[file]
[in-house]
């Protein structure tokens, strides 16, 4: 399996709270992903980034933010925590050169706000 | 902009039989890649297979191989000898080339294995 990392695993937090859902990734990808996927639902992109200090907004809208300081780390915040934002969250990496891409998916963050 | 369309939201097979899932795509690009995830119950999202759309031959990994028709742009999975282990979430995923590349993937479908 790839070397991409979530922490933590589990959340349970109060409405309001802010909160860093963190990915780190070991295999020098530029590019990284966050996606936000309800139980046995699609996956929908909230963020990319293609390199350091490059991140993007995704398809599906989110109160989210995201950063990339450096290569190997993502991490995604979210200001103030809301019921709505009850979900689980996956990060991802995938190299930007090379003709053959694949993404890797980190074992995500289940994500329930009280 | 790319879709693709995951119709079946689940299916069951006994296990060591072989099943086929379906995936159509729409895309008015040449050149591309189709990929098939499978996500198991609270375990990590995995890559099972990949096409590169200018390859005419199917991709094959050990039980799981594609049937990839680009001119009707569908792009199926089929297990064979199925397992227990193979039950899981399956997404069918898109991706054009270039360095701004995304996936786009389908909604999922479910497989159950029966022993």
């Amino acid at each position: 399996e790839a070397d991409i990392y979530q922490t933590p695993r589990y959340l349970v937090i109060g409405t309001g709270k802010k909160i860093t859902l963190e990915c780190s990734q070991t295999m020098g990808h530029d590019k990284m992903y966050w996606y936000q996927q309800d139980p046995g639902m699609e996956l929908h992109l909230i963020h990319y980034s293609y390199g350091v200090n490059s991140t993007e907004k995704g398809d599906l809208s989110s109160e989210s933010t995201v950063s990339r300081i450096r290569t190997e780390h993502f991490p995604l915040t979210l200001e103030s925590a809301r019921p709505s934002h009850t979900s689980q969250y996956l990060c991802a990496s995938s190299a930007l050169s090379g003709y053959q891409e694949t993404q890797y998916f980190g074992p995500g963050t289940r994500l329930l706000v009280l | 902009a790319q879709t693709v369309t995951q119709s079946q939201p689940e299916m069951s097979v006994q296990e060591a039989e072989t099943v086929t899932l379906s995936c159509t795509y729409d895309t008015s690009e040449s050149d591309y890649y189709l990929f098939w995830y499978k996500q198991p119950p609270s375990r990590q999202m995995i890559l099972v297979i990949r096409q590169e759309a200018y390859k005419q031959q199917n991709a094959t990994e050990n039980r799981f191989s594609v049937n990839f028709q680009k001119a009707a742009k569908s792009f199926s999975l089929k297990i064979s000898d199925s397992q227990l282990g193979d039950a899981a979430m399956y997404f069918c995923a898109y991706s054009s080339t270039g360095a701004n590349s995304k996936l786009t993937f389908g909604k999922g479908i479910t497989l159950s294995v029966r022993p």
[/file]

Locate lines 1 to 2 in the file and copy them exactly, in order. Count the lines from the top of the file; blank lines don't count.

[in-house]
């Protein structure tokens, strides 16, 4: 399996709270992903980034933010925590050169706000 | 902009039989890649297979191989000898080339294995 990392695993937090859902990734990808996927639902992109200090907004809208300081780390915040934002969250990496891409998916963050 | 369309939201097979899932795509690009995830119950999202759309031959990994028709742009999975282990979430995923590349993937479908 790839070397991409979530922490933590589990959340349970109060409405309001802010909160860093963190990915780190070991295999020098530029590019990284966050996606936000309800139980046995699609996956929908909230963020990319293609390199350091490059991140993007995704398809599906989110109160989210995201950063990339450096290569190997993502991490995604979210200001103030809301019921709505009850979900689980996956990060991802995938190299930007090379003709053959694949993404890797980190074992995500289940994500329930009280 | 790319879709693709995951119709079946689940299916069951006994296990060591072989099943086929379906995936159509729409895309008015040449050149591309189709990929098939499978996500198991609270375990990590995995890559099972990949096409590169200018390859005419199917991709094959050990039980799981594609049937990839680009001119009707569908792009199926089929297990064979199925397992227990193979039950899981399956997404069918898109991706054009270039360095701004995304996936786009389908909604999922479910497989159950029966022993």